Hikers completed their trips in an average of 15.2 days (SD 7.6) .



15.2 days with an SD of 7.6? This seems like a very unusual cohort of JMT thru-hikers. The hiking plans data on the Yahoo JMT group looks more like an average of at least 20 days to me.

With an SD of 7.6 a normal distribution would suggest 15% of the hikers surveyed did the JMT in a week or less, and similarly only 15% take more than 23 days.

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#52493 - 12/05/17 05:50 AM Re: FYI medical report about JMT [Re: britonwhit(ney)]
Harvey Lankford Offline


Registered: 11/10/09
Posts: 989
Loc: Richmond, Virginia

"Hikers completed their trips in an average of 15.2 days (SD=7.6) and travelled an average of 169 miles (SD=80.4 miles). IN OTHER WORDS, NOT ALL OF THEM COMPLETED THE FULL JMT, so that skews the number-of-days- results

I had nothing to do with this retrospective study, but there was also selection bias. This was not a representative cohort of who hikes the JMT. It was a cohort of those that chose to respond. I suppose with a large enough n- number that the two groups (volunteered data vs all hikers) look more and more similar.

The other surprising statistics was that 93% of responders completed all of the data asked of them. That is unheard of in my experience.

This was published as only an abstract, so I do not have any other info, and did not attend the conference where more may have been available.

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#52498 - 12/06/17 08:23 AM Re: FYI medical report about JMT [Re: Harvey Lankford]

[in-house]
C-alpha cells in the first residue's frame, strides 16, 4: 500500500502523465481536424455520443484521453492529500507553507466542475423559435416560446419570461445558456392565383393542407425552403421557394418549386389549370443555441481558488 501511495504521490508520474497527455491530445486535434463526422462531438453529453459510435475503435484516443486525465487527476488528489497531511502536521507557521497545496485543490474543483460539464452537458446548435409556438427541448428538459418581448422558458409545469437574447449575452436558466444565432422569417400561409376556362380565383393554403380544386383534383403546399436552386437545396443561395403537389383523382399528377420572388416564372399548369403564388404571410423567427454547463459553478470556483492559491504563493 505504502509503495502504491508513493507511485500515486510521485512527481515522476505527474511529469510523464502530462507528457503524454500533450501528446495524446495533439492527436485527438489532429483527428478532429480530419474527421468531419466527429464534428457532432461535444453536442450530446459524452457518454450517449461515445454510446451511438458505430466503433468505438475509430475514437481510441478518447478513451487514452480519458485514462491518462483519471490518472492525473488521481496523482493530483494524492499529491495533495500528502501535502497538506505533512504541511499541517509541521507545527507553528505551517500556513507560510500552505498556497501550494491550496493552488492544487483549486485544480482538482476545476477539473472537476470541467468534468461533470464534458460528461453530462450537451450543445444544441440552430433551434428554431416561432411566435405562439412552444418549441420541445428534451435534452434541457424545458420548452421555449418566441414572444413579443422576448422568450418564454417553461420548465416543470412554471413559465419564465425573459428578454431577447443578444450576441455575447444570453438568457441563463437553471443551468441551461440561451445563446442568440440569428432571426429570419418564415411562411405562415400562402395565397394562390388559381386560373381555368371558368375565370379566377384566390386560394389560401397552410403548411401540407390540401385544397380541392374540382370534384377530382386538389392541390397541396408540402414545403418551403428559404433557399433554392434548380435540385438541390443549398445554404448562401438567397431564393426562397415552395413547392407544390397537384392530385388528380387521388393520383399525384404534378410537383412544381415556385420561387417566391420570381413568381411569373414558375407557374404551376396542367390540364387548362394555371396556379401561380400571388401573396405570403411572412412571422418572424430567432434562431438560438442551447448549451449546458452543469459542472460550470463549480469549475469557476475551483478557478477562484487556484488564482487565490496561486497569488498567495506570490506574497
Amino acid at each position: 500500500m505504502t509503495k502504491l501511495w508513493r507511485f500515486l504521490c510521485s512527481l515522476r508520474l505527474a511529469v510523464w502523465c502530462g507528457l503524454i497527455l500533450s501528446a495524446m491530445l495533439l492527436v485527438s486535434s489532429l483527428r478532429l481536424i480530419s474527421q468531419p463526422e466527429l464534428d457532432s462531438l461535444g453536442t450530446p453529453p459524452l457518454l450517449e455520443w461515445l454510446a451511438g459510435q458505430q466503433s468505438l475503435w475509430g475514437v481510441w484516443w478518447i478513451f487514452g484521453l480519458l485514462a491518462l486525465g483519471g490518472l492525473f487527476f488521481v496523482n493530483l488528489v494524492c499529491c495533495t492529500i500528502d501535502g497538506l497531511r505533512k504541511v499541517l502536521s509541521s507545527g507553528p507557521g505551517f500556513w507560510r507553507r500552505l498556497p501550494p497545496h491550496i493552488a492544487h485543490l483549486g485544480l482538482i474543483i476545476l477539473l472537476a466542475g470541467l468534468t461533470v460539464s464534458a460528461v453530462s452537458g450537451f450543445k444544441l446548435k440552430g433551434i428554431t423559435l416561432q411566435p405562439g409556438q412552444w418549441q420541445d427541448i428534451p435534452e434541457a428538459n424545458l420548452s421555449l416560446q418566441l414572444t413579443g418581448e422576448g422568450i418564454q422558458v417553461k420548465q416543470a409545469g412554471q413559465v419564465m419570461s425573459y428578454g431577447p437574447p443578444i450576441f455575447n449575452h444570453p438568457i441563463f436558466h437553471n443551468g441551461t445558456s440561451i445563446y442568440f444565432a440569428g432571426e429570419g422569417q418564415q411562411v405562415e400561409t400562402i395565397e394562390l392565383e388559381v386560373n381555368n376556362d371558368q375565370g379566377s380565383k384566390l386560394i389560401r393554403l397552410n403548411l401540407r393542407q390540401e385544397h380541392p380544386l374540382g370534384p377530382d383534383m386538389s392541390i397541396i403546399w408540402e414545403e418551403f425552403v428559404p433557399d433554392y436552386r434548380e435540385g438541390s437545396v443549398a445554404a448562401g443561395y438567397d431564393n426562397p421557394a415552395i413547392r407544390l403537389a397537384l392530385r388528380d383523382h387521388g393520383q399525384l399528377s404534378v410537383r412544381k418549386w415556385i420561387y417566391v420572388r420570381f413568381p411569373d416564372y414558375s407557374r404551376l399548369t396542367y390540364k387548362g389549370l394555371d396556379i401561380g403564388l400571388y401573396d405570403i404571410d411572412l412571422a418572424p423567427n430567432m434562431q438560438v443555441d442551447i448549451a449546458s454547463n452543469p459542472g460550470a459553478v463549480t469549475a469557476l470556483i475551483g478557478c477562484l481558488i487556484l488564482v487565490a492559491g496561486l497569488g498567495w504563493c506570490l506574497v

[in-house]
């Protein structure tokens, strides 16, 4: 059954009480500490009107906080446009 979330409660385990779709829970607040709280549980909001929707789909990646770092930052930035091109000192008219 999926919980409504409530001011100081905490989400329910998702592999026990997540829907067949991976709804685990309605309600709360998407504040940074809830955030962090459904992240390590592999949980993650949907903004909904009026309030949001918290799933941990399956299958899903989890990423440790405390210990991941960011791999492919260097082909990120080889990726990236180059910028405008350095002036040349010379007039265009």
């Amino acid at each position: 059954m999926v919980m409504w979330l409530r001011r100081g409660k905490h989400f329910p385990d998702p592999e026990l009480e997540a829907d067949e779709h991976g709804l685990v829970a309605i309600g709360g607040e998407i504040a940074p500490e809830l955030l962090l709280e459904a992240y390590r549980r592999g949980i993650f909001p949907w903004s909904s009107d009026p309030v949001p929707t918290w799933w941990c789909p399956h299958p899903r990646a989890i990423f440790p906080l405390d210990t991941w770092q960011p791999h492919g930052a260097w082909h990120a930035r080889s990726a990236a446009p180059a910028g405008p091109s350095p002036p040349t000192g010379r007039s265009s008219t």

britonwhit(ney) Offline


Registered: 03/06/14
Posts: 62
Loc: UK
Thanks - that comment regarding distance traveled wasn't in the extract you posted, so I took "completed" to mean hiked the full distance.

10-12 mpd looks much more reasonably as an average distance, which therefore makes it look, at face value, more of a representative cohort.

Is it on pubmed?

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#52503 - 12/07/17 09:50 AM Re: FYI medical report about JMT [Re: Harvey Lankford]
saltydog Online


Registered: 02/03/11
Posts: 1549
Loc: Valley Ford CA!!!!
Seems pretty loosey goosey on a couple of criteria:

"Hikers completing the JMT" vs average distance of 169 miles vs "Long Distance Hikers".

AMS at 37% but headache at 33.

And if AMS is that frequent, how did I spend 3 1/2 weeks encountering dozens or possibly hundreds of fellow hikers without observing or even hearing of a single case?